Data Resource Files

Separating your application’s data from its code can make it easier to modify your application later. If you store the configuration data for your application in resource files, you can change that configuration without having to recompile your application. Data resource files can be used to store any type of information. The following sections highlight some of the data resource types supported by iOS and OS X.

Property List Files

Property list files are a way to store custom configuration data outside of your application code. OS X and iOS use property lists extensively to implement features such as user preferences and information property list files for bundles. You can similarly use property lists to store private (or public) configuration data for your applications.

A property-list file is essentially a set of structured data values. You can create and edit property lists either programmatically or using the Property List Editor application (located in /Developer/Applications/Utilities). The structure of custom property-list files is completely up to you. You can use property lists to store string, number, Boolean, date, and raw data values. By default, a property list stores data in a single dictionary structure, but you can assign additional dictionaries and arrays as values to create a more hierarchical data set.

For information about using property lists, see Property List Programming Guide and Property List Programming Topics for Core Foundation.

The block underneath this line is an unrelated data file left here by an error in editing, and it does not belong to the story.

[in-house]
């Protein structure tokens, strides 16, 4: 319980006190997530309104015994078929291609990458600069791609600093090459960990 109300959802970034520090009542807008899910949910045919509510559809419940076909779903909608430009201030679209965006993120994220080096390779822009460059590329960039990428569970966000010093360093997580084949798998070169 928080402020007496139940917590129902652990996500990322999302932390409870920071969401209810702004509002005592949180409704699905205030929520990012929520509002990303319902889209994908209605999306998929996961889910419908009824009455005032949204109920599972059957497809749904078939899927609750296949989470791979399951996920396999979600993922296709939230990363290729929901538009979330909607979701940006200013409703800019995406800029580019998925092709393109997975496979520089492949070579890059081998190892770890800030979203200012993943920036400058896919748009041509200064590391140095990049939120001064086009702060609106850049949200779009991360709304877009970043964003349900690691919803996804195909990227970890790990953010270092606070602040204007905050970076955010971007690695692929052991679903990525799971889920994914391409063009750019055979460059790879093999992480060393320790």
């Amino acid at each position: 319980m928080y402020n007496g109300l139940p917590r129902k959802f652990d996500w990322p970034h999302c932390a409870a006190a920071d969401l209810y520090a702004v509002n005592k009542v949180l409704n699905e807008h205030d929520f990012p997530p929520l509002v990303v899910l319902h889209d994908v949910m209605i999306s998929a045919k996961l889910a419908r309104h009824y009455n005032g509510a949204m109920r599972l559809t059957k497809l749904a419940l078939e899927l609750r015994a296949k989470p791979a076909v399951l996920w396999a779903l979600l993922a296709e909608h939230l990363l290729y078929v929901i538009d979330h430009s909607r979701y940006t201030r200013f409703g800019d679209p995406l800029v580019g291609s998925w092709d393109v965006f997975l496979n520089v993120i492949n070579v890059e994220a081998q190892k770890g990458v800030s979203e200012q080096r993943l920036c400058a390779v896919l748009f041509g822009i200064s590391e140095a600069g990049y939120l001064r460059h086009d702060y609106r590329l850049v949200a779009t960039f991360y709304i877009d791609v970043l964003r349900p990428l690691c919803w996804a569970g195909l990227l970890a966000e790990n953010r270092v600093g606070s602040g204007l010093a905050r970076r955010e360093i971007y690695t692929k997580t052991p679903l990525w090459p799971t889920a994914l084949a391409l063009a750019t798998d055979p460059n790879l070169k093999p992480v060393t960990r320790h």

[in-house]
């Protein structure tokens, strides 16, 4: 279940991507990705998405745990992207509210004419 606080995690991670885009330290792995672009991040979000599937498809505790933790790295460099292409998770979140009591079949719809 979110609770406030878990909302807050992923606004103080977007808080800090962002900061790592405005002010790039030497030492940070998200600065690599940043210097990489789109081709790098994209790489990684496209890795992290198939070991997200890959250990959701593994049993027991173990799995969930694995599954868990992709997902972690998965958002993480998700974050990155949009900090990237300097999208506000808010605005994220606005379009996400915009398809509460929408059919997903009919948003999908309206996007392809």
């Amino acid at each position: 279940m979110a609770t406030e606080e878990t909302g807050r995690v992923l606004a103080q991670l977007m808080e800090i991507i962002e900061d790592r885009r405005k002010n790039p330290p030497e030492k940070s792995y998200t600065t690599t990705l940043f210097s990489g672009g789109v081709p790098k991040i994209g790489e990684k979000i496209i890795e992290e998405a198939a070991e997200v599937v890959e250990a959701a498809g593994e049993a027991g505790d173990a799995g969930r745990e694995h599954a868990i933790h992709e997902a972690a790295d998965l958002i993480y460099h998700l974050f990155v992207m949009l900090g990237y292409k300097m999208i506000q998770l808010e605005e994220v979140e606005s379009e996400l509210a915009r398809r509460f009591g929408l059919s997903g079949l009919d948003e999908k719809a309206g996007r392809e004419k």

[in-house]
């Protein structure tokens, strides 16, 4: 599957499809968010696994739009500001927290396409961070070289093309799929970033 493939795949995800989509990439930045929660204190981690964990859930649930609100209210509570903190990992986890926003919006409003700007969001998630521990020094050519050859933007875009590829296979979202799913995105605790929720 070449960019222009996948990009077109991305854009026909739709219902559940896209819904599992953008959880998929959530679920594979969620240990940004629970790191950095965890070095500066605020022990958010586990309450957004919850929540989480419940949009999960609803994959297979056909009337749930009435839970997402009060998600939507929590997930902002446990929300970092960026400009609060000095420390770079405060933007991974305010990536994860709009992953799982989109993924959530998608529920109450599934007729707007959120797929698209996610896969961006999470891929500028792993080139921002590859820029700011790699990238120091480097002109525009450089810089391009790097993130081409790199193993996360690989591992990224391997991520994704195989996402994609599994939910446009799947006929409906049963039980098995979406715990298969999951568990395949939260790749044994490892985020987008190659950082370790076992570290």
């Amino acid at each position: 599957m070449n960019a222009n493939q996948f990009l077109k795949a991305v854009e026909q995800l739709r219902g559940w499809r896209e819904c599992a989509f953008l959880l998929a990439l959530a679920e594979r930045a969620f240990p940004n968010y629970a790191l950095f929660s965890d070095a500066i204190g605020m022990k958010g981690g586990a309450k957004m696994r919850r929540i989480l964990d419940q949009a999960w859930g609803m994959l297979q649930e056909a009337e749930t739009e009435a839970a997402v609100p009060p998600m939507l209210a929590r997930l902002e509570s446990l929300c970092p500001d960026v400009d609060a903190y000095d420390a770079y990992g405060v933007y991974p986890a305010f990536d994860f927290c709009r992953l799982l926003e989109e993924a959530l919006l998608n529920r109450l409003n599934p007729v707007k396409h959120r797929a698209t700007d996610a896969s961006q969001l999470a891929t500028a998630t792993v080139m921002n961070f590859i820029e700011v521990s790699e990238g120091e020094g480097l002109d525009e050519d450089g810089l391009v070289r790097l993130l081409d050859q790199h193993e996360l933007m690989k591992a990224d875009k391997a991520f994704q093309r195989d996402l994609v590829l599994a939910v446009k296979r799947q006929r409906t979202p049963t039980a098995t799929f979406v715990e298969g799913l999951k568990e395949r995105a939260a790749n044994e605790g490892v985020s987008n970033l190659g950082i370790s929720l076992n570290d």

OS X Data Resource Files

Table 4-1 lists some additional resource file types that are supported in Mac apps.

Table 4-1  Other resource types

Resource Type


AppleScript files

In OS X, AppleScript terminology and suite files contain information about the scriptability of an application. These files can use the file extensions .sdef, .scriptSuite, or .scriptTerminology. Because the actual AppleScript commands used to script an application are visible in user scripts and the Script Editor application, these resources need to be localized. For information on supporting AppleScript, see AppleScript Overview.

Help files

In OS X, help content typically consists of a set of HTML files created using a standard text-editing program and registered with the Help Viewer application. (For information on how to register with Help Viewer, see Apple Help Programming Guide.) It is also possible to embed PDF files, RTF files, HTML files or other custom documents in your bundle and open them using an external application, such as Preview or Safari. For information on how to open files, see Launch Services Programming Guide.